• $\begingroup$ "no-one here uses an electric toothbrush, or has seen contactless phone charging"? The top answer right now is a small battery charged wirelessly... $\endgroup$ – Alexandre Aubrey Apr 16 at 13:25
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There's some advanced tech today that can run on body heat, but as this is sci-fi, you can take that much further and run with that idea.

So ideally instead of building a storage system that has to run infinitely or be replaced, you'd have it get energy from the body's own systems. Maybe from the beating of the heart, or glucose in the blood stream, or even oxygen in the blood stream. I mean you've got a power source right there in the human body, so why not use it.

But some of the functions are far beyond what regular eyes do, so I would think those functions would take extra energy. In that case, you'd want storage. Basically a tiny re-chargeable battery that temporarily stores energy (like a solar battery) but can't hold a charge for very long and constantly has to be renewed.

Either it stores energy while you sleep (in which case the extra functions are limited in a per-day capacity) or it stores excess energy as you go, in which case the capacity to use the extra functions will "recharge" in a few minutes/hours or whatever.

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I'd suggest a small thermogalvinic cell it uses low heat differential to generate electric current directly. You just siphon off a little bodily heat and create energy. Furthermore it would use liquid/fluid so it could look and act like a real eye ball full of jelly and everything.

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  • $\begingroup$ Siphon the heat off into where? $\endgroup$ – jeffB Apr 16 at 17:44
  • $\begingroup$ @jeffB from the body (warm) to the air in front of it (cold): Or if you live in a desert, reverse it. When the eye is closed, no heat could be transfered, true, but you also don't need power when its closed $\endgroup$ – Hobbamok Apr 17 at 8:50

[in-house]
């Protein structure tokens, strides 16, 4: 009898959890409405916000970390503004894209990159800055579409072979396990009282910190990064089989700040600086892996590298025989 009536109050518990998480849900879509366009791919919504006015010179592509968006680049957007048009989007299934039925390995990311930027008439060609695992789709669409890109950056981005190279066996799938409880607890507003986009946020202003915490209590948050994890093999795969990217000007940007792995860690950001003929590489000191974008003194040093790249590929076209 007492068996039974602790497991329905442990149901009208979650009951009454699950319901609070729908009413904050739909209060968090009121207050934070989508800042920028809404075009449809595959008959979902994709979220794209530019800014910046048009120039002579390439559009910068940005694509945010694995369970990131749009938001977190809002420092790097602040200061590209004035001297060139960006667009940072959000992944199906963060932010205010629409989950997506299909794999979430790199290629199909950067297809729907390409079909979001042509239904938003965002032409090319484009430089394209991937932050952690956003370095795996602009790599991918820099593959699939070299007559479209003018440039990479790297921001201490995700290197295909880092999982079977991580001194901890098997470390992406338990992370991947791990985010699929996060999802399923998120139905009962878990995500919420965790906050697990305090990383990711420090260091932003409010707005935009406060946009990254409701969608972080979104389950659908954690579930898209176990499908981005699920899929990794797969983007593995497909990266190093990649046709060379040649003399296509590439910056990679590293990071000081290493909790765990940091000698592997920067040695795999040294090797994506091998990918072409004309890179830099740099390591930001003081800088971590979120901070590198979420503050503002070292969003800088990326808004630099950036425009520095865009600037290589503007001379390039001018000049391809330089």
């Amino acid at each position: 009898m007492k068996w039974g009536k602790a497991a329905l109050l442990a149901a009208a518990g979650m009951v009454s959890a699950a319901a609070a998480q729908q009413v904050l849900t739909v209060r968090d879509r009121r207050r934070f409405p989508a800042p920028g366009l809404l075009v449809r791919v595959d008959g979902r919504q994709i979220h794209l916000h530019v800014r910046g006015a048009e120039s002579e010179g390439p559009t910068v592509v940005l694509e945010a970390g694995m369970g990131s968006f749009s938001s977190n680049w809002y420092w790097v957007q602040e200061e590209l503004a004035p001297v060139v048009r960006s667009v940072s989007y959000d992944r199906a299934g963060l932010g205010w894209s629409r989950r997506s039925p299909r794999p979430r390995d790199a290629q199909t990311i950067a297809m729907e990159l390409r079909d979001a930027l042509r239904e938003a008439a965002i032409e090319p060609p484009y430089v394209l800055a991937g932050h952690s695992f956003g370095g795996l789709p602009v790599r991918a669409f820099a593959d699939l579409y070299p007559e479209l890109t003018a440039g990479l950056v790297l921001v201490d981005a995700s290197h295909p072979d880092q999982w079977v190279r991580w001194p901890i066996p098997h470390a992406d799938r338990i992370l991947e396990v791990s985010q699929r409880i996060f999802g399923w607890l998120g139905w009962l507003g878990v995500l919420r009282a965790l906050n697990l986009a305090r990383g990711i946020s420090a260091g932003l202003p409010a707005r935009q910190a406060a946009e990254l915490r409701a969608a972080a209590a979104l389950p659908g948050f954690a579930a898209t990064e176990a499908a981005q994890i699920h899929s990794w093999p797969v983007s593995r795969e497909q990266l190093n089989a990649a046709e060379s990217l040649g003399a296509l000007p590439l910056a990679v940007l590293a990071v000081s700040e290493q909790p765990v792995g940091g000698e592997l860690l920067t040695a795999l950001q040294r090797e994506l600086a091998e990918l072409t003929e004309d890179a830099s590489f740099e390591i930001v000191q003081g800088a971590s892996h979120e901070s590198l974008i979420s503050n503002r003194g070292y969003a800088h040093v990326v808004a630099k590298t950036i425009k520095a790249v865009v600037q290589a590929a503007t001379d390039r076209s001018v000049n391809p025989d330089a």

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Plutonium powered RTGs (Radioisotope Thermoelectric Generator) were used in pacemakers in the 1960s.

Betavoltaics were used in pacemakers in the 1970s.

Not the most practical method per se, but nuclear powered eyeballs has a cool factor that's hard to beat.

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Just plug it in

Let's face it - what could be more cyberpunk than an illustration of someone with a cable stuck in their eye?

Use standard rechargeable cells within the eye. Have a power socket in that eyeball that becomes accessible by rolling your eyes. Impose a requirement to plug it in for five minutes every X days, with X determined by the needs of your story.

Alternatively, the eye can be removable, just as current cosmetic eye prosthetics are. In that case, someone could be using just one eye while the other is recharging, or a rich person could have a spare eye or two to use during charging. But the cable-in-the-eye visualization is a powerful, gritty image that sets the tone for the entire setting, so it may be a stronger tool story-wise.

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  • $\begingroup$ might not even need to be a socket, or to roll the eye. There could be two unobtrusive contacts on the surface of the eye, and a specialized eye patch to designed to connect to them. $\endgroup$ – user42528 Apr 18 at 14:14
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Depending on your power draw, it may be possible to run your implant entirely from the patient's own body heat. If it's particularly high you may still need to replace the battery, but having it constantly recharge will extend its life, reducing the number of battery replacement surgeries required.

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Just make the eyeball removable. I have a friend with a glass eye and he can pop it out whenever he wants.

Mizaru surgically implants the "port" in the skull and interface to the brain, then the eyeball just slots into the socket/port. The eyeball could contain a battery and it could easily be replaced or recharge with the eye out.

The best part of this is that you could have multiple eyes with different aesthetics and functions.

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  • $\begingroup$ Doable, but absolutely not elegant enough for futuristic implants. $\endgroup$ – Hobbamok Apr 17 at 8:49
  • $\begingroup$ @hobbamok why do you say that? He's writing fiction, he can make it as elegant as he wants. $\endgroup$ – fiend Apr 22 at 13:20
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Radiowaves